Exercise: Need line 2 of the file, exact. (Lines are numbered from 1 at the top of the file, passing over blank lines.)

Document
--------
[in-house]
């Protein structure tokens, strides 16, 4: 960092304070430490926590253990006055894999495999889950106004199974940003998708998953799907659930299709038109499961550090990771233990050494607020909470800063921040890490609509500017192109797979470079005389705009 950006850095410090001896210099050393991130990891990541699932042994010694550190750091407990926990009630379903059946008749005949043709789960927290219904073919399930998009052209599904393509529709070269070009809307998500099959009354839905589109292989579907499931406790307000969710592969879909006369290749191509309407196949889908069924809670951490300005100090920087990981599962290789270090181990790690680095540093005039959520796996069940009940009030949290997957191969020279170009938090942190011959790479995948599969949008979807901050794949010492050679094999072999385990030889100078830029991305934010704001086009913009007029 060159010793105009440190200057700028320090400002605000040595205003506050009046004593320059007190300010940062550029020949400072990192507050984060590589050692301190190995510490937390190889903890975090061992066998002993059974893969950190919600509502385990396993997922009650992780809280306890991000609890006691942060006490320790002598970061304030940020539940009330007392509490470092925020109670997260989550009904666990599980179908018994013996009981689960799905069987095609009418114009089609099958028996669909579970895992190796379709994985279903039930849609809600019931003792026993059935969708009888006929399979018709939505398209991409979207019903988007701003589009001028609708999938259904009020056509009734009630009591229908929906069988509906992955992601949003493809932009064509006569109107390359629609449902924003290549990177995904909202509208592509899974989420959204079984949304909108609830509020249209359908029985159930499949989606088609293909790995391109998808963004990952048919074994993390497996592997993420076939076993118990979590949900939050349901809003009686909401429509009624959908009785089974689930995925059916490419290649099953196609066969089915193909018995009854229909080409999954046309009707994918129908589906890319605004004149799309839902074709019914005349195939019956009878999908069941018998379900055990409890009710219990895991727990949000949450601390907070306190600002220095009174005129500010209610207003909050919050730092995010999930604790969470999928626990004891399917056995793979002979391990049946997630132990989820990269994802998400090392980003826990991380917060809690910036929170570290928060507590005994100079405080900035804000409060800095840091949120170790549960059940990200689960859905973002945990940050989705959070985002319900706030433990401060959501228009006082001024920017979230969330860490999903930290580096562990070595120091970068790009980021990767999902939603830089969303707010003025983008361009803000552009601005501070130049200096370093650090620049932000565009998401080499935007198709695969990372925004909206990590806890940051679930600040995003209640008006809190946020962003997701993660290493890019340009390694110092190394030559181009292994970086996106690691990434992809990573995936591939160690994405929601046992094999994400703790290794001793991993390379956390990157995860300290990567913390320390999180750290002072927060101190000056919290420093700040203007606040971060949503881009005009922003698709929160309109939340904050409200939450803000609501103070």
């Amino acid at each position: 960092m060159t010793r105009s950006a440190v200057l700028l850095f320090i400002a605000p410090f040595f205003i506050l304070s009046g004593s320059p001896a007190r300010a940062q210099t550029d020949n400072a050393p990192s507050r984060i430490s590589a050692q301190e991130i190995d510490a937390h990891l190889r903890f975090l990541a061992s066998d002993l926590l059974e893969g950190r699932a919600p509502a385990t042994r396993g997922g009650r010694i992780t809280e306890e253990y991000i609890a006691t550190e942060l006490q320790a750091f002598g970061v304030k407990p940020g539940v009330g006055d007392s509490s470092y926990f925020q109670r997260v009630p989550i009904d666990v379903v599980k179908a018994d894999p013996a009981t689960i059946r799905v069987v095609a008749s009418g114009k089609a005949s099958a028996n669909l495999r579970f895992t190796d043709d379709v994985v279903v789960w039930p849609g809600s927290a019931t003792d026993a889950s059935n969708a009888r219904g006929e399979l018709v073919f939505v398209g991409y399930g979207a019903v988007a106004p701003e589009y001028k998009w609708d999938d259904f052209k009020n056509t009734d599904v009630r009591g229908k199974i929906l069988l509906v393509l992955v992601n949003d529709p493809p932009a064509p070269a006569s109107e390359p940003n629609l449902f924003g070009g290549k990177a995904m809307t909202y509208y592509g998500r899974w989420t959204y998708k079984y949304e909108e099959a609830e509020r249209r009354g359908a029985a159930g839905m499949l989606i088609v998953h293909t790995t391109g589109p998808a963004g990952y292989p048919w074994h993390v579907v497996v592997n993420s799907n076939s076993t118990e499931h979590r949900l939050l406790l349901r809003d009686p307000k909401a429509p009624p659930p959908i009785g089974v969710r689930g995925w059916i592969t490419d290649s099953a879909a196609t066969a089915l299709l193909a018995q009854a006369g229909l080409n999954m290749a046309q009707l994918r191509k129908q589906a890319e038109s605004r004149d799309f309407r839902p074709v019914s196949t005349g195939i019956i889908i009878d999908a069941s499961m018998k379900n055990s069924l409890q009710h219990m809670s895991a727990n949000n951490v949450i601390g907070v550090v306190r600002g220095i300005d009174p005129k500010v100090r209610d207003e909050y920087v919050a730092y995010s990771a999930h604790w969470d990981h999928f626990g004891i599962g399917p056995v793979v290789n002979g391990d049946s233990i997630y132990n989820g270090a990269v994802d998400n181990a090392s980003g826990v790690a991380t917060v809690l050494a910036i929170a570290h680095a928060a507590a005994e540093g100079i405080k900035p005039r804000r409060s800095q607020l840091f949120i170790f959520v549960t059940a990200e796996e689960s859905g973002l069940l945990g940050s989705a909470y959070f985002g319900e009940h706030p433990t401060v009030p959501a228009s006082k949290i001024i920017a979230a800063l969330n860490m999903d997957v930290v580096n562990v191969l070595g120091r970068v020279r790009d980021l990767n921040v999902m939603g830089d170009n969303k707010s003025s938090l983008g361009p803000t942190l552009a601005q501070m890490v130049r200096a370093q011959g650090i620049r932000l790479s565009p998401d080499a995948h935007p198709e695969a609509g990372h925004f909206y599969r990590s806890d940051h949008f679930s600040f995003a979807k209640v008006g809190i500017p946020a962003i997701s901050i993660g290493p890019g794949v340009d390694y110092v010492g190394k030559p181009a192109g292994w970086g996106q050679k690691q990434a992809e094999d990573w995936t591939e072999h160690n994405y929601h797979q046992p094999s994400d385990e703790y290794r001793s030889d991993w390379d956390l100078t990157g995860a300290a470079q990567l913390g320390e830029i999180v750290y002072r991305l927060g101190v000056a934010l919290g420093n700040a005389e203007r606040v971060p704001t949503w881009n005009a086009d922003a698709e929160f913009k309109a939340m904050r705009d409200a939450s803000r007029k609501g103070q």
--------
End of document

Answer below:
């Protein structure tokens, strides 16, 4: 960092304070430490926590253990006055894999495999889950106004199974940003998708998953799907659930299709038109499961550090990771233990050494607020909470800063921040890490609509500017192109797979470079005389705009 950006850095410090001896210099050393991130990891990541699932042994010694550190750091407990926990009630379903059946008749005949043709789960927290219904073919399930998009052209599904393509529709070269070009809307998500099959009354839905589109292989579907499931406790307000969710592969879909006369290749191509309407196949889908069924809670951490300005100090920087990981599962290789270090181990790690680095540093005039959520796996069940009940009030949290997957191969020279170009938090942190011959790479995948599969949008979807901050794949010492050679094999072999385990030889100078830029991305934010704001086009913009007029 060159010793105009440190200057700028320090400002605000040595205003506050009046004593320059007190300010940062550029020949400072990192507050984060590589050692301190190995510490937390190889903890975090061992066998002993059974893969950190919600509502385990396993997922009650992780809280306890991000609890006691942060006490320790002598970061304030940020539940009330007392509490470092925020109670997260989550009904666990599980179908018994013996009981689960799905069987095609009418114009089609099958028996669909579970895992190796379709994985279903039930849609809600019931003792026993059935969708009888006929399979018709939505398209991409979207019903988007701003589009001028609708999938259904009020056509009734009630009591229908929906069988509906992955992601949003493809932009064509006569109107390359629609449902924003290549990177995904909202509208592509899974989420959204079984949304909108609830509020249209359908029985159930499949989606088609293909790995391109998808963004990952048919074994993390497996592997993420076939076993118990979590949900939050349901809003009686909401429509009624959908009785089974689930995925059916490419290649099953196609066969089915193909018995009854229909080409999954046309009707994918129908589906890319605004004149799309839902074709019914005349195939019956009878999908069941018998379900055990409890009710219990895991727990949000949450601390907070306190600002220095009174005129500010209610207003909050919050730092995010999930604790969470999928626990004891399917056995793979002979391990049946997630132990989820990269994802998400090392980003826990991380917060809690910036929170570290928060507590005994100079405080900035804000409060800095840091949120170790549960059940990200689960859905973002945990940050989705959070985002319900706030433990401060959501228009006082001024920017979230969330860490999903930290580096562990070595120091970068790009980021990767999902939603830089969303707010003025983008361009803000552009601005501070130049200096370093650090620049932000565009998401080499935007198709695969990372925004909206990590806890940051679930600040995003209640008006809190946020962003997701993660290493890019340009390694110092190394030559181009292994970086996106690691990434992809990573995936591939160690994405929601046992094999994400703790290794001793991993390379956390990157995860300290990567913390320390999180750290002072927060101190000056919290420093700040203007606040971060949503881009005009922003698709929160309109939340904050409200939450803000609501103070």